Academic Year 2009-2010
Beth Berkowitz is Associate Professor of Talmud and Rabbinics at the Jewish Theological Seminary. She earned her Ph.D. from Columbia University and has held post-doctoral fellowships in Yale University’s Program in Judaic Studies and the University of Pennsylvania’s Center for Advanced Judaic Studies. Her book, Execution and Invention: Death Penalty Discourse in Early Rabbinic and Christian Cultures, was published by Oxford University Press in 2006 and won the Baron Prize for First Book in Jewish Studies. Her interests are classical rabbinic law and literature, Mediterranean cultures of late antiquity, and theories and methods in the study of religion. Her profile can be found here.
'Rabbi Moshe Feinstein’s Ambivalent Responsa about Thanksgiving: The Status of the Secular in American Jewish Orthodoxy
I trace the interpretive trajectory of Leviticus 18:3’s injunction to Israel to be distinct from its neighbors. The theme of “their laws” explodes in modernity, with Jewish responsa writers invoking the verse to address the permissibility of everything from sports events to Thanksgiving dinners to burial practices, but this project’s aim is to uncover the back-story by which this preoccupation with boundaries came into being.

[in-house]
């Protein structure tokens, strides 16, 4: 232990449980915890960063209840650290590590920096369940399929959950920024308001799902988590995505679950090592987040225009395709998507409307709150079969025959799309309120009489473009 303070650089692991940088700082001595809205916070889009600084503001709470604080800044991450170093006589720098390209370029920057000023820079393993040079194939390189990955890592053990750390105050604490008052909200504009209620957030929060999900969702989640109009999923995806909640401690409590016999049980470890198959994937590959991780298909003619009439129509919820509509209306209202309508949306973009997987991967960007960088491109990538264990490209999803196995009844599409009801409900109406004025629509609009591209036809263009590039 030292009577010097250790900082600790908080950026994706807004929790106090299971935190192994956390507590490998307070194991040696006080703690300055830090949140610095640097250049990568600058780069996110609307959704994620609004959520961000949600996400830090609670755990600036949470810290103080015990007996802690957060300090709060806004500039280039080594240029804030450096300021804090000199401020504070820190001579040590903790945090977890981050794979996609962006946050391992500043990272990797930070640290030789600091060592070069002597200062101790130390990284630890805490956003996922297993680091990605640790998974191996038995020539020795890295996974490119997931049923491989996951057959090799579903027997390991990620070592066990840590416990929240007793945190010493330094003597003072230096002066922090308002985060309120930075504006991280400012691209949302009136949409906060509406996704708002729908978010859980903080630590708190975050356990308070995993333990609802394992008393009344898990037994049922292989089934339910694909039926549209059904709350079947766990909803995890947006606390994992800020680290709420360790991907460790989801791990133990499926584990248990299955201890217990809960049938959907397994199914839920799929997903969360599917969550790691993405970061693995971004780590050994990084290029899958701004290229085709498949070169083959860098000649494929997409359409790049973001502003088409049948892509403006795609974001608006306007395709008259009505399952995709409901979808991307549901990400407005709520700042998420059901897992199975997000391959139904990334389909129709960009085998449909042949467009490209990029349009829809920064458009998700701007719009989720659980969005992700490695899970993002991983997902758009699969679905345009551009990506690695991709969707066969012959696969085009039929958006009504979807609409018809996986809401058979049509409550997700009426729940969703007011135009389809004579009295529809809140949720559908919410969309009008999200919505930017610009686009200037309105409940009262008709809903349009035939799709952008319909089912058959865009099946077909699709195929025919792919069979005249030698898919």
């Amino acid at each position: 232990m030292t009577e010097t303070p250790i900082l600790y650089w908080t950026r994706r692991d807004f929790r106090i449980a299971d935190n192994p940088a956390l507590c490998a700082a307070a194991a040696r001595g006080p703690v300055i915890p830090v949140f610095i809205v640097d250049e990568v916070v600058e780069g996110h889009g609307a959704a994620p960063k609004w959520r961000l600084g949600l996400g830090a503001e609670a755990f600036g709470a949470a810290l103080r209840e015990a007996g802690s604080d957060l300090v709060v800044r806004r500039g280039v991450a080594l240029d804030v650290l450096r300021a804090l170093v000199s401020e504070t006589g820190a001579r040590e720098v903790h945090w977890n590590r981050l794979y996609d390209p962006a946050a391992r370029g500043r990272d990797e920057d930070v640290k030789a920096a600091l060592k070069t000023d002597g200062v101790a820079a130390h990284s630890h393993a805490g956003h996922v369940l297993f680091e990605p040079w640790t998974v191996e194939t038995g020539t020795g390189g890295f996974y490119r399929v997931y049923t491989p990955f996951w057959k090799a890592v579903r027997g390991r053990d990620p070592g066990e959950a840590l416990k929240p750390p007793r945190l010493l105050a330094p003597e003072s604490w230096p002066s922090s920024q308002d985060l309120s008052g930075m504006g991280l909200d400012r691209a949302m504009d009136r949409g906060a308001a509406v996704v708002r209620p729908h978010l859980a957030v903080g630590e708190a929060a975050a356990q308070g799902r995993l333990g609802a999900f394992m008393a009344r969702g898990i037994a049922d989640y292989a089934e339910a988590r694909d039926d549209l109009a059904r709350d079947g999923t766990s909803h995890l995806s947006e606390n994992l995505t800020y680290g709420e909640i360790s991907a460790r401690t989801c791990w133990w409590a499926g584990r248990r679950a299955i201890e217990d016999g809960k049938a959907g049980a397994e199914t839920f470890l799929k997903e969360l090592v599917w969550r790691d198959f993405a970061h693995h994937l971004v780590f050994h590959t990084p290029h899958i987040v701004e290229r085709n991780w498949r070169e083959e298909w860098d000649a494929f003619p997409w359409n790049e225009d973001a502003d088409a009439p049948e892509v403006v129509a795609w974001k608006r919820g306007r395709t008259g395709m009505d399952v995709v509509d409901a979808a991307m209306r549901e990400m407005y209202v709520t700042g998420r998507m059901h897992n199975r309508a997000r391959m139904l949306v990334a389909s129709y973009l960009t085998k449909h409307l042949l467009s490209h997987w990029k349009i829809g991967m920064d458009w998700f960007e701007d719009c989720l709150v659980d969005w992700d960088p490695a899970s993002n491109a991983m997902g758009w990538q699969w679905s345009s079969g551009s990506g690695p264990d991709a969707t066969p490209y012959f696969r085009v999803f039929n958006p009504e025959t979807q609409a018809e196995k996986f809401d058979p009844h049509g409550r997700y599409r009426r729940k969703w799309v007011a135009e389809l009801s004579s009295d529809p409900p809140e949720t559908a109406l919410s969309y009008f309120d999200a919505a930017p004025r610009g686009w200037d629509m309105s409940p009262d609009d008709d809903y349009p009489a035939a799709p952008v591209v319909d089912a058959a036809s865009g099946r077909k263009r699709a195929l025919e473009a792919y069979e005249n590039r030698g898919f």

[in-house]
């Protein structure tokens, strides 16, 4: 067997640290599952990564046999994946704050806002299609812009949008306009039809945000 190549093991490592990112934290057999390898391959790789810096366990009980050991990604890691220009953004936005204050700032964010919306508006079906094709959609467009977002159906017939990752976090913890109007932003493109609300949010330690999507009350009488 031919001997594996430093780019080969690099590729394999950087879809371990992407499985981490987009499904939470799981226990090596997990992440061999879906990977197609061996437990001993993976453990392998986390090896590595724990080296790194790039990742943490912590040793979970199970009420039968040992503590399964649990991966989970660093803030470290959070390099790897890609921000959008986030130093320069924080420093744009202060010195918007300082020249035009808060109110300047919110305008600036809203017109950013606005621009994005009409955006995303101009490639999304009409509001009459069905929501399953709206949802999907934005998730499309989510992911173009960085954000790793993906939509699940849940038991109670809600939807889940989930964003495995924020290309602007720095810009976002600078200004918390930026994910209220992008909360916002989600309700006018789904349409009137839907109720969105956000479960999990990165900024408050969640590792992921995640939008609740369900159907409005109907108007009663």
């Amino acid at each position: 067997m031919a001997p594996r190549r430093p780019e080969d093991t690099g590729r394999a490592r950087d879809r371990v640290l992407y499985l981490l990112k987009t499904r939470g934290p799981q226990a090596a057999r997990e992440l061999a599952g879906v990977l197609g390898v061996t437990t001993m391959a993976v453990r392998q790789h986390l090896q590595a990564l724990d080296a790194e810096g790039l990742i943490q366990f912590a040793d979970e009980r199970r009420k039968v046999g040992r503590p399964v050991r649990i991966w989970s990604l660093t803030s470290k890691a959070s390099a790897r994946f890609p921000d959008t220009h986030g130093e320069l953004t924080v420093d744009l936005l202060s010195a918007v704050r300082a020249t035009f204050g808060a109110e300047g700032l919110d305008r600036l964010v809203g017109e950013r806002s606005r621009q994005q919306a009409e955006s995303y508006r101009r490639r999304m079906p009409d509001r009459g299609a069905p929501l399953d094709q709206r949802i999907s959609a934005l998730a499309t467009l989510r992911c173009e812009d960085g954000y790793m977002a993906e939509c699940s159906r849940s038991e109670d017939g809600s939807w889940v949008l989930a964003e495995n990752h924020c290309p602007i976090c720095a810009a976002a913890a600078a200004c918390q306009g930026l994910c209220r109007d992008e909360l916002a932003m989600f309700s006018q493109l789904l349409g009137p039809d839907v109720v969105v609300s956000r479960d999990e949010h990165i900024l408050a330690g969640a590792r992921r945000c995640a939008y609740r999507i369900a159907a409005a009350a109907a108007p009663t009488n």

I have so far explored the Leviticus passage itself, along with ancient readings of it in Philo, the Church Father Clement, and the early rabbinic Sifra. All three writings address, exploit, and transform the ambiguities within Leviticus 18 as they each construct compelling Jewish and Christian identities for their own contexts. The Babylonian Talmud’s two periscopes treating Leviticus 18:3 provide contradictory approaches to the scope of the verse’s prohibition.
At NYU’s Tikvah Center, I plan to take this story from the Babylonian Talmud into contemporary times, looking at the attempts of the Talmud commentators Tosafot and Ran to reconcile the Talmudic treatments, as well as at a key responsum by the 15th century Franco-Italian scholar Mahariq about the permissibility of an academic robe known as cappa. Leviticus 18:3’s prohibition on imitating others provides an extraordinary opportunity to explore the nexus between law and culture as well as between Bible exegesis and identity ideologies in the history of Judaism and Christianity. My purpose in the project is not to provide an encyclopedic history of interpretation but rather to spotlight a selection of texts whose interpretive dynamics best illuminate the dialectical relationship between Jewish legal interpretation and Jewish self-formation.